Suharto's Risky Game Of Divide And Conquer

Just when it looked as if President Suharto, 76, might finally begin to restore confidence in his unhinged economy, things turned ugly. In early May, Suharto ended subsidies on gasoline, driving up prices by 70% and setting off riots. Then one of the country's most influential Muslim leaders, Amien Rais, called on him to resign or take blame for bloodshed. Next, Suharto cut short a weeklong state visit to Egypt. It seemed that the world's longest-serving leader after Fidel Castro might finally be losing his grip.

That is possible, but it is also true that Suharto is engaged in a complex and risky game to shore up his power. His moves aim to nudge Indonesia closer to the breaking point in an attempt to keep himself in office. By provoking limited social unrest, Suharto keeps any potential coup plotters in his military ranks busy trying to quell the turbulence. That prevents any real threat to his power and casts him as the sole remaining force keeping the nation from the abyss.

Since Suharto is also following International Monetary Fund dictates, the strategy carries a bonus. It keeps his $43 billion aid package intact. The cash will flow into Indonesia's coffers at a rate of $1 billion a month for the rest of the year. That's enough to keep the government going and give Suharto time to sort out a political legacy for his children.

DANGEROUS RIFTS. Of course, Suharto could lose control of this game. For starters, the opposition to his rule is strengthening faster than anticipated. Riots have escalated in the capital after sweeping secondary cities such as Medan, and several students have been killed. Army generals are starting to take seriously the demands from student leaders for a dialogue on political reform. The calls are joined by Amien Rais's 28-million-member Islamic group. And the presidents and senior professors of five top government-run universities added legitimacy by signing a similar statement on May 10.

Suharto's acts are also opening dangerous social rifts that could embolden his army commanders. On one side are Islamic factions who, if pushed too far, could line up behind Strategic Reserve Commander Lieutenant General Prabowo Subianto. On the other are dissident nationalists, led by former President Sukarno's daughter Megawati Sukarnoputri and a group of retired generals who would support the military's other top brass, Armed Forces Commander-in-Chief General Wiranto.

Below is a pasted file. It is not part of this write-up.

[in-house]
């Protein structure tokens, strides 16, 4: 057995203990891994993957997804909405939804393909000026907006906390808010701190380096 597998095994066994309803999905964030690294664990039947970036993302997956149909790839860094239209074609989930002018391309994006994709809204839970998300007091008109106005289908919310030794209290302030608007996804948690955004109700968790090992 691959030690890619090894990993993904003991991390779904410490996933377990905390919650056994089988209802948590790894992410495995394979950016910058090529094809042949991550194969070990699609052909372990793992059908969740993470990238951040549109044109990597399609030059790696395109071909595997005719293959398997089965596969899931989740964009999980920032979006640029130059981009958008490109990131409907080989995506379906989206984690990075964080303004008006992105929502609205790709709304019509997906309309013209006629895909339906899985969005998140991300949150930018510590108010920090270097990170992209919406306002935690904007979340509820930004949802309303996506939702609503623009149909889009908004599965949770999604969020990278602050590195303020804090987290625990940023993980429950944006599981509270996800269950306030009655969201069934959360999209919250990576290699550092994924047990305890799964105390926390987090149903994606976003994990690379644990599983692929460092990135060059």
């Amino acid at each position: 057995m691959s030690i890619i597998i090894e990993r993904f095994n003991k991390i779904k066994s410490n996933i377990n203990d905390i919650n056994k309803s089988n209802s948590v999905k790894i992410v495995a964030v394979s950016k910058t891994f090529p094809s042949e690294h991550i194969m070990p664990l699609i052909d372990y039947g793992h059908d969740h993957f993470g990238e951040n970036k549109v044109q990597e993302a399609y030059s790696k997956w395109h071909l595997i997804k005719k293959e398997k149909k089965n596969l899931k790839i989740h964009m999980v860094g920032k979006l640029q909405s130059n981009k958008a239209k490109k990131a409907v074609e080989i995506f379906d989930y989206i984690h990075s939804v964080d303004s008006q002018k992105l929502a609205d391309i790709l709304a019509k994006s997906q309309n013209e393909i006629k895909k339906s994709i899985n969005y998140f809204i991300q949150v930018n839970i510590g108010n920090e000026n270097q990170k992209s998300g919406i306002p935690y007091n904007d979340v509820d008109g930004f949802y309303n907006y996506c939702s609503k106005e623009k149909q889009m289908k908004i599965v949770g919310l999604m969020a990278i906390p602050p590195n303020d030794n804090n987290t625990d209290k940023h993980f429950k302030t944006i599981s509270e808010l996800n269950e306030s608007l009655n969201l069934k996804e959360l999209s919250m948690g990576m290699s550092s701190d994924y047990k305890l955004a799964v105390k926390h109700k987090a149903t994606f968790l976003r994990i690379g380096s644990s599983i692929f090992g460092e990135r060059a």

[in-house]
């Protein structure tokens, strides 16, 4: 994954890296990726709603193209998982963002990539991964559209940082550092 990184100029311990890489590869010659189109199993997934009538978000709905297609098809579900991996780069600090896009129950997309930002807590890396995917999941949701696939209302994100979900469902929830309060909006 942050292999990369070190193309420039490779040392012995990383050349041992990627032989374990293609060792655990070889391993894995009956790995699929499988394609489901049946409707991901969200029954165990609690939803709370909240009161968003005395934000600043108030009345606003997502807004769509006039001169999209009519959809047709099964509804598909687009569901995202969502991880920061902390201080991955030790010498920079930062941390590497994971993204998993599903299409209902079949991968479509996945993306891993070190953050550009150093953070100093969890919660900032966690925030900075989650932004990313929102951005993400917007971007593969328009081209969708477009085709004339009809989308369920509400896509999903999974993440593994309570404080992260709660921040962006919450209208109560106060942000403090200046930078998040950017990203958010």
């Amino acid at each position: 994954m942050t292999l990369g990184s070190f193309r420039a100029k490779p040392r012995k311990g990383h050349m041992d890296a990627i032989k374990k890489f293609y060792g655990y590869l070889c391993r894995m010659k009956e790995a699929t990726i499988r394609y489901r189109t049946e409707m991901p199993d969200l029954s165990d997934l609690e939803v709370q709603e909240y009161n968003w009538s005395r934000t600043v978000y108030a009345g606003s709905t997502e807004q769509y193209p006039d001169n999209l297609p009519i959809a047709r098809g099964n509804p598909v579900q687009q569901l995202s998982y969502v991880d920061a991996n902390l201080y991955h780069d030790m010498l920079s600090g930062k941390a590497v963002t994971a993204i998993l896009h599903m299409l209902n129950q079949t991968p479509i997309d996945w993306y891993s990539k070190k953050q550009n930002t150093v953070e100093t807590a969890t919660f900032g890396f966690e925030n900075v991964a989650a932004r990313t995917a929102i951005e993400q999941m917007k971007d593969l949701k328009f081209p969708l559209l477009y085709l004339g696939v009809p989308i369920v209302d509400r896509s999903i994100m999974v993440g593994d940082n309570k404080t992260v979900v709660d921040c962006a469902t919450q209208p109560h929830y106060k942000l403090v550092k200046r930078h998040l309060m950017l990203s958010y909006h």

So far, Suharto has succeeded in keeping these generals suspicious of each other--and thus loyal to him. For example, he named Wiranto to investigate the detention and torture of student leaders and other dissidents. If Wiranto investigates too thoroughly, diplomats say, he could implicate Prabowo. That could be dangerous because Prabowo is Suharto's son-in-law and commands the crack unit with which Suharto seized power in 1965. A Wiranto misstep would risk incurring Suharto's wrath. If Prabowo attempts his own power grab, he risks a nasty investigation of possible human rights abuses.

With the instability serving his political maneuverings, Suharto won't act to stabilize the economy anytime soon. Ending subsidies on fuel, while mandated by the IMF, could have been implemented in steps through the rest of the year. By doing it all at once and fomenting violence, Suharto made the IMF an easy scapegoat. He can blame unrest on the West--and then show his leadership by quelling it.

Every day, Indonesia gets further removed from any economic recovery. The rupiah has plunged again, to over 10,000 to the dollar, after stabilizing near 8,000 in recent weeks. Meanwhile, the stock market's almost-daily dives are sending shock waves through the region. Normal business activity is almost completely paralyzed after the government failed to renegotiate nearly $80 billion in private debt, another factor undermining confidence in the economy.

As long as Suharto can keep IMF aid rolling in and his foes destabilized, he may be able to prolong his 32-year stay in office. His strategy will flop only if violence rises to a level that a disheartened and increasingly ambivalent military cannot or will not put down. Then people power may take hold in the streets, and Suharto will be history.

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